Wabash College will host Alan Weisman tonight in Salter Hall in the Fine Arts Center.
Weisman is a senior editor and producer for Homelands Productions. He has reported from the U.S., Mexico, Canada, Central and South America, the Caribbean, Antarctica, Europe, the former Soviet Union, and the Middle and Far East. He is also the Laureate Associate Professor in Journalism and Latin American Studies at the University of Arizona, where he leads an annual field program in international journalism.
His radio pieces have been heard on NPR, Public Radio International, and American Public Media. His writing has appeared in Harper’s, New York Times Magazine, Atlantic Monthly, Los Angeles Times Magazine, Orion, Audubon, Mother Jones, Discover, Condé Nast Traveler, Resurgence, and in several anthologies (including The Best American Science Writing 2006).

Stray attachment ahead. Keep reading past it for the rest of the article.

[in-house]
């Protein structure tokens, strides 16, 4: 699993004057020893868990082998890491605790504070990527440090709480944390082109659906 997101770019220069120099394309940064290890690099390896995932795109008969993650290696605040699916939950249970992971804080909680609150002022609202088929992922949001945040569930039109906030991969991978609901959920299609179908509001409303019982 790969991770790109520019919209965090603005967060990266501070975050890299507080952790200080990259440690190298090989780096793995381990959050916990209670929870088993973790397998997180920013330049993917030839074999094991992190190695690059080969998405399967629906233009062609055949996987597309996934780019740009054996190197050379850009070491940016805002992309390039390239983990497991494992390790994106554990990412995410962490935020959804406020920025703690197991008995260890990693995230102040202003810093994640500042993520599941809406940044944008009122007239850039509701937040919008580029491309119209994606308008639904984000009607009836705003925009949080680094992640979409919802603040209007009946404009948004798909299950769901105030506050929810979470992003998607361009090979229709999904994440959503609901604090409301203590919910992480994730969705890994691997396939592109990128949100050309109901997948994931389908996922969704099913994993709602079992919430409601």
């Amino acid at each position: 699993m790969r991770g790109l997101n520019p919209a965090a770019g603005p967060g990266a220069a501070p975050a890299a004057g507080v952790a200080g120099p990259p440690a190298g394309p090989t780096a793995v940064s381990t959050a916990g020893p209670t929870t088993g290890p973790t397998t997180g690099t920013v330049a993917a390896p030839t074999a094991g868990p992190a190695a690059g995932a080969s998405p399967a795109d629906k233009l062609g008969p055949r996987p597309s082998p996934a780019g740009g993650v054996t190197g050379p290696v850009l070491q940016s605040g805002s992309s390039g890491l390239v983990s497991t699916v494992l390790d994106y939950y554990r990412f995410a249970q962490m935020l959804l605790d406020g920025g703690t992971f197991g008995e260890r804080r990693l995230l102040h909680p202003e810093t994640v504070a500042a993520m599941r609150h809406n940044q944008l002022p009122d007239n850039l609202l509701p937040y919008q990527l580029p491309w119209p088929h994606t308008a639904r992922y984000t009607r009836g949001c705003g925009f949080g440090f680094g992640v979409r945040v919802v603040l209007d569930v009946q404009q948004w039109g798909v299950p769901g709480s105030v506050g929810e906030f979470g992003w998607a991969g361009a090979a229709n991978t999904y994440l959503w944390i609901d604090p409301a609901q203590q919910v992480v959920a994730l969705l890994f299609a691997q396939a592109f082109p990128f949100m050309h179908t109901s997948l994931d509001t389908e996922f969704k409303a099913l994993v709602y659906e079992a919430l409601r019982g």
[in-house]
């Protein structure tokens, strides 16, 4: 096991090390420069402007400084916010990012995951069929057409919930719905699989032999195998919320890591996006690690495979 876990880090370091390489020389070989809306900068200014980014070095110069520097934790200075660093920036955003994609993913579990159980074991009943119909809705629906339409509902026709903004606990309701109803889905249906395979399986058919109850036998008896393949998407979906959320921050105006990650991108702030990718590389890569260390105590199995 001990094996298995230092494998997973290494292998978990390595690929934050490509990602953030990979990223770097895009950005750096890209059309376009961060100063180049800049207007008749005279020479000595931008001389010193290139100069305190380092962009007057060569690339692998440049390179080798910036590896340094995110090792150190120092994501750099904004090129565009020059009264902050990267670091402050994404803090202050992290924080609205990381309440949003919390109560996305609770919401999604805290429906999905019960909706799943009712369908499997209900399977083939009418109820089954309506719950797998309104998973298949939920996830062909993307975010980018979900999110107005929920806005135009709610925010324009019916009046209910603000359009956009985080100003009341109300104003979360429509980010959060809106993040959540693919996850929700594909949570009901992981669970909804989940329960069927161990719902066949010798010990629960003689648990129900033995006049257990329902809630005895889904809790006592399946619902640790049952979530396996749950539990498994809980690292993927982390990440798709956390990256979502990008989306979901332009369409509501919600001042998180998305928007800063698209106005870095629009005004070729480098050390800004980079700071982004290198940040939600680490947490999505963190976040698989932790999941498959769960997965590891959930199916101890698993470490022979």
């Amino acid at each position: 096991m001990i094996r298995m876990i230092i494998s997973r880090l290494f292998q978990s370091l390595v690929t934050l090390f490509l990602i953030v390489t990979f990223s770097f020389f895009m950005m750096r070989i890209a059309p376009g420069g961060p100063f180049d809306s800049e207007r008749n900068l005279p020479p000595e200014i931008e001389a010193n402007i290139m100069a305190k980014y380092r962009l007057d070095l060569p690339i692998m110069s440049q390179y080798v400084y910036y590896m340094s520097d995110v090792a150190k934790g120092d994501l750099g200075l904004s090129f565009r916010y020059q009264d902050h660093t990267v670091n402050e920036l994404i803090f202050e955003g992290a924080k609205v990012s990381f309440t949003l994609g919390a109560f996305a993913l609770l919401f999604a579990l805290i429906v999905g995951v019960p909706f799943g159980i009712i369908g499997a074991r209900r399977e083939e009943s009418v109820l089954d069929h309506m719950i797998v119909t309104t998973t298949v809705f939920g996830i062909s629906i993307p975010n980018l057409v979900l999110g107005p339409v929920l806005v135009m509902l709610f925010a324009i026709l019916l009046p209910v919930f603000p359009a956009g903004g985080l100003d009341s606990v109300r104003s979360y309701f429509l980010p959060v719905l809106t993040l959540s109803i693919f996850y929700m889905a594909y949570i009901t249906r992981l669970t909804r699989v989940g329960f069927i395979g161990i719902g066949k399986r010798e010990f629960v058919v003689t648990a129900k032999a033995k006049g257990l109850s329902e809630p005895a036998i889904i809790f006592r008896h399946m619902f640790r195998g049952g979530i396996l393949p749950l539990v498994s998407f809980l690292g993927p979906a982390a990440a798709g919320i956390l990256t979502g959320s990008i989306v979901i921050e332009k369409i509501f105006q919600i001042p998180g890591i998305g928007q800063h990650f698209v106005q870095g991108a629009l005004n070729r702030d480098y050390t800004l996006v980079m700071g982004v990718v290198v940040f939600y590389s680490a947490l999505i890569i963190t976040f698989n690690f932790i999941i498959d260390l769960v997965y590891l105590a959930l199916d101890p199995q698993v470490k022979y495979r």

Weisman’s fifth book, The World Without Us (Thomas Dunne Books/St. Martin’s Press, 2007), was a finalist for the National Book Critics Circle Award. He is also the author of An Echo In My Blood (Harcourt, 1999); Gaviotas: A Village to Reinvent the World (Chelsea Green Publishing, 1998); La Frontera: The United States Border With Mexico (Harcourt Brace Jovanovich, 1986); and We, Immortals (Pocket Books, 1979).
Weisman has been a Fulbright Senior Scholar in Colombia, writer-in-residence at the Altos de Chavón Escuela de Arte y Diseño in the Dominican Republic, John Farrar Fellow in Nonfiction at the Bread Loaf Writers’ Conference, and a contributing editor to the Los Angeles Times Magazine. Among his radio awards shared with his Homelands colleagues are a Robert F. Kennedy Citation, the Harry Chapin/World Hunger Year award, and Brazil’s Prèmio Nacional de Jornalismo Radiofônico. He has also received a Four Corners Award for Best Nonfiction Book; a Los Angeles Press Club Award for Best Feature Story; and a Best of the West Award in Journalism. His book, Gaviotas: A Village to Reinvent the World, won the 1998 Social Inventions Award from the London-based Global Ideas Bank.
Weisman’s talk is free and open to the public.